Bravo Scott Ulrich! You are very much in The Emerson Avenger's good books on this particular issue even if I can quibble with aka question some of your other words. You may even be awarded a U*U Hero Award if I ever get around to creating my U*U Heroes and Zeroes Awards. ;-) In fact your exemplary conduct, which allows me to hand out at least one U*U Hero Award this year, gives me the push to go ahead and award some U*U Heroes and Zeroes Awards.

That being said I would like to encourage all the good U*Us who have shared their concerns about this questionable ad being published in the UU World magazine to go the extra mile and contact the Freedom From Religion Foundation directly to politely let them know how and why you found the ads themselves to be offensive to try to persuade them not to display the more offensive ads in bus advertisements as doing so will only exacerbate relations between God believing Americans and atheists, most of whom would prefer to get along with each other if I am not mistaken. I had no serious problems with the wording of the earlier Atheist Bus Campaigns and said so very publicly in this letter to the editor published in the Montreal Mirror alternative weekly this spring when the French version of the Atheist Bus Campaign came to Montreal.

Earthbound Spirit said...

Robin, I appreciate your staying on topic with your comment.

I think it's important to remember that there is more than one atheist/humanist organization out there, each with different ad campaigns. One organization may or may not be aware of the others, or their ads. So if you're encouraging people to contact the FFRF about a different ad campaign - the FFRF may not know what you're talking about. As far as I know, the FFRF only operates within the USA.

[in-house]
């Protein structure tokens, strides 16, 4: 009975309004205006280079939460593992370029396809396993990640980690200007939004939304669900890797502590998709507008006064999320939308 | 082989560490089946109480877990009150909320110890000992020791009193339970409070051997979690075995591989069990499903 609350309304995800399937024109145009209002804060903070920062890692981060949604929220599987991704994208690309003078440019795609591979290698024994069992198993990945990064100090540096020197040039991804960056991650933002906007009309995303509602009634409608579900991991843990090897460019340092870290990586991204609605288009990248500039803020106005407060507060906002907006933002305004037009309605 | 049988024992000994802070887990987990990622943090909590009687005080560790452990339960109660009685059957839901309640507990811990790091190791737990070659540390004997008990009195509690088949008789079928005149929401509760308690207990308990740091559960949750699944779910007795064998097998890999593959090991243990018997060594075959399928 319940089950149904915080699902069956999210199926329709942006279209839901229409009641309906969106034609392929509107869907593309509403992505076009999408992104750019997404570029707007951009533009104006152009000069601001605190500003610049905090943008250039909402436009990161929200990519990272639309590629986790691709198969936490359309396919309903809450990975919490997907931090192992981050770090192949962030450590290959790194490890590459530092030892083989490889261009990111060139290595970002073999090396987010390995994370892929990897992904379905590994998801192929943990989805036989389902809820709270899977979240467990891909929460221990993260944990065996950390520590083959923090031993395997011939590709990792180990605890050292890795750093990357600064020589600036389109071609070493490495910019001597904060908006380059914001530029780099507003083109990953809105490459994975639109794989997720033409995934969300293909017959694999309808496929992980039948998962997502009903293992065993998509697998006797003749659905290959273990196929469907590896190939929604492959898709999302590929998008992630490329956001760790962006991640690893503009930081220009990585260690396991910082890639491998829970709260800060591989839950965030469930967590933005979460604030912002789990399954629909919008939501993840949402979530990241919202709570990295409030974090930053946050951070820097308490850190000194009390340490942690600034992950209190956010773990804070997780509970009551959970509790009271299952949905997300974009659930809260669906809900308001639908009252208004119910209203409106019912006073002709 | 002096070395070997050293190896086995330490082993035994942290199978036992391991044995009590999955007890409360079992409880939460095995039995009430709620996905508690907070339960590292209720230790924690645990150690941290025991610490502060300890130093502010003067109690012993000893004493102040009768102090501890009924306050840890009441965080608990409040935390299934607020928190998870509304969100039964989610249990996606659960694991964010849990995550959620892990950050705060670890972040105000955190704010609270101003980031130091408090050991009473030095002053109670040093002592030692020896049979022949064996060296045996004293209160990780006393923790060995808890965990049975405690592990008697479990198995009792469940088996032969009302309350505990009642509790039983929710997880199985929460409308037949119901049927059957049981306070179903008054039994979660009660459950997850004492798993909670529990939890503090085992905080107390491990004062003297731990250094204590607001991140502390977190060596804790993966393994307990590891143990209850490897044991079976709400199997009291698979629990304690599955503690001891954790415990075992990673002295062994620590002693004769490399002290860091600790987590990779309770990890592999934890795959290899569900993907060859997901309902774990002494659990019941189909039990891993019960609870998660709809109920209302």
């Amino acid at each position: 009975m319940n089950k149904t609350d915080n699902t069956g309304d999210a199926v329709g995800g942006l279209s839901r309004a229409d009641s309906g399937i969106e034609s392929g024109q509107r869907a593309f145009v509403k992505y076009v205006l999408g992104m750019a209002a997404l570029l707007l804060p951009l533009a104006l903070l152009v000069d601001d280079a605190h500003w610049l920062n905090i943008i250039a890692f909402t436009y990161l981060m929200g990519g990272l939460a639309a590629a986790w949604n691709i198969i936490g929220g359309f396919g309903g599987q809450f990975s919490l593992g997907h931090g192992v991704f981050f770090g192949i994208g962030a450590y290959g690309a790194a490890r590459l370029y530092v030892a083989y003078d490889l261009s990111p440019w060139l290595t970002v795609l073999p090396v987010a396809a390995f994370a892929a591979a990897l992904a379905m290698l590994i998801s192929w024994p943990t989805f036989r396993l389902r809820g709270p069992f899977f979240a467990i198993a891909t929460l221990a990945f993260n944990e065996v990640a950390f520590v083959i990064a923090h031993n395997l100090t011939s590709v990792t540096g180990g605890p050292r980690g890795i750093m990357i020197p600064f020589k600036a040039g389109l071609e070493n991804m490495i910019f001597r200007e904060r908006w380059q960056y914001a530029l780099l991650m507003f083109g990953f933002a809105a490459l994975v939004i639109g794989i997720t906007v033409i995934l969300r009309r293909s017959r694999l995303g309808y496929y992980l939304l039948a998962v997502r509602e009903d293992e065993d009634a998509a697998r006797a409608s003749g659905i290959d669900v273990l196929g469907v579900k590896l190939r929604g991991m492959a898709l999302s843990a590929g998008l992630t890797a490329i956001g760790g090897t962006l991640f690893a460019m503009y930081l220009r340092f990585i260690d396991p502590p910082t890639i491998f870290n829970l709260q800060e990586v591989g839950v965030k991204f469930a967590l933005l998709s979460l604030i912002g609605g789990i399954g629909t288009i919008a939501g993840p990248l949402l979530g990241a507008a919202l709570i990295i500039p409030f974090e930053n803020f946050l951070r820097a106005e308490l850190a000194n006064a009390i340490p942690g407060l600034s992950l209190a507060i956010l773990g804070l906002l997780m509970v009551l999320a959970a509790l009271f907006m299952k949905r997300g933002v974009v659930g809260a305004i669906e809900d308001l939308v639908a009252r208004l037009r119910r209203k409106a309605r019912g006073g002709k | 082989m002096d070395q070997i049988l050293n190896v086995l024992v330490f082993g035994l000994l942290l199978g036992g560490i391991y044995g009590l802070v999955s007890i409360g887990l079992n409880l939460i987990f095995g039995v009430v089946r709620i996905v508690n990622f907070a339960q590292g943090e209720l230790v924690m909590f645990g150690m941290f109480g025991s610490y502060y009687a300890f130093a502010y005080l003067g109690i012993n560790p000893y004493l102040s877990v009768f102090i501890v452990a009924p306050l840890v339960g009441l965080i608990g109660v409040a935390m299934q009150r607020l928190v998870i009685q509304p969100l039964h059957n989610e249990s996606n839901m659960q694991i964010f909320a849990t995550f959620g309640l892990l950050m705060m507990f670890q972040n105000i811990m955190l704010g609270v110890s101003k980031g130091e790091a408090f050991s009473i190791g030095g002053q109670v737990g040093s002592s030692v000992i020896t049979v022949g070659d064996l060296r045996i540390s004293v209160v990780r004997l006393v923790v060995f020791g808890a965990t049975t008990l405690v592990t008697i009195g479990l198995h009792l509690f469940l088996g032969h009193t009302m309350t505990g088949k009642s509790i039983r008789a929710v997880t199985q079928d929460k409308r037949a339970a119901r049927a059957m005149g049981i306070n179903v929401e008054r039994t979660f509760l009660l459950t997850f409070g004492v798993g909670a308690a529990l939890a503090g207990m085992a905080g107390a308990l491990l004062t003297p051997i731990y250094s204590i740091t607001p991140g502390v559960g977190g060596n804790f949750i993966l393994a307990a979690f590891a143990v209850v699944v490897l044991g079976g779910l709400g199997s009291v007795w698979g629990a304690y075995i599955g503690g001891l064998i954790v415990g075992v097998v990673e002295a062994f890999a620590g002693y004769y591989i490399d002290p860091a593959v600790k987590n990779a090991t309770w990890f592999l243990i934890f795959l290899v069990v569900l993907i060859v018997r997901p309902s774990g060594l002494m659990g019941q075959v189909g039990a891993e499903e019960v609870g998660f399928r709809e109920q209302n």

Robin Edgar said...

My comments usually are on topic to the general theme of the blog post I am commenting on, if not the specifics, or respond to comments that have been posted to it. I am perfectly aware that there are several different atheist/humanist organizations and I thought it was clear that I was suggesting that U*Us directly contact the FFRF about its offensive advertising campaign that was advertised in the UU World magazine. It should be obvious from my letter to the editor that I linked to that I did not find the previous Atheist Bus Campaigns to be particularly offensive. If they were offensive enough to complain about them I would have done so but did no such thing although I did poke some fun at the British one since it was partly sponsored by the "fundamentalist atheist" aka Atheist Supremacist Richard Dawkins.